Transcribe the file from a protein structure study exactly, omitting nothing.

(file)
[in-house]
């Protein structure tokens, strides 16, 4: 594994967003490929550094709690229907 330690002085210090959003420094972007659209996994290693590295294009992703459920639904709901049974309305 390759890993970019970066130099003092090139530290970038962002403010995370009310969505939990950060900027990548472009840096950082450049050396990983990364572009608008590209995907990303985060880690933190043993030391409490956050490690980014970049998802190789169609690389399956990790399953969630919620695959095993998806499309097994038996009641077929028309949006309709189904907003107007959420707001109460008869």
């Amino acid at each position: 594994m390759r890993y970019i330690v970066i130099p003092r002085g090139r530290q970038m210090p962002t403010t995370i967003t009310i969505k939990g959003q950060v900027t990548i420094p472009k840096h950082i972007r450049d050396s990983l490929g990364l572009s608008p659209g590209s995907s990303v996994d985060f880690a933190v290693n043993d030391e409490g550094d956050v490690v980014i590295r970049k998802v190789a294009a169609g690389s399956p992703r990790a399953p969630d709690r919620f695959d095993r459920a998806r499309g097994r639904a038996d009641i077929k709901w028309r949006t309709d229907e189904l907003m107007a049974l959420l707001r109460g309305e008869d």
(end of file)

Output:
[in-house]
């Protein structure tokens, strides 16, 4: 594994967003490929550094709690229907 330690002085210090959003420094972007659209996994290693590295294009992703459920639904709901049974309305 390759890993970019970066130099003092090139530290970038962002403010995370009310969505939990950060900027990548472009840096950082450049050396990983990364572009608008590209995907990303985060880690933190043993030391409490956050490690980014970049998802190789169609690389399956990790399953969630919620695959095993998806499309097994038996009641077929028309949006309709189904907003107007959420707001109460008869």
């Amino acid at each position: 594994m390759r890993y970019i330690v970066i130099p003092r002085g090139r530290q970038m210090p962002t403010t995370i967003t009310i969505k939990g959003q950060v900027t990548i420094p472009k840096h950082i972007r450049d050396s990983l490929g990364l572009s608008p659209g590209s995907s990303v996994d985060f880690a933190v290693n043993d030391e409490g550094d956050v490690v980014i590295r970049k998802v190789a294009a169609g690389s399956p992703r990790a399953p969630d709690r919620f695959d095993r459920a998806r499309g097994r639904a038996d009641i077929k709901w028309r949006t309709d229907e189904l907003m107007a049974l959420l707001r109460g309305e008869d």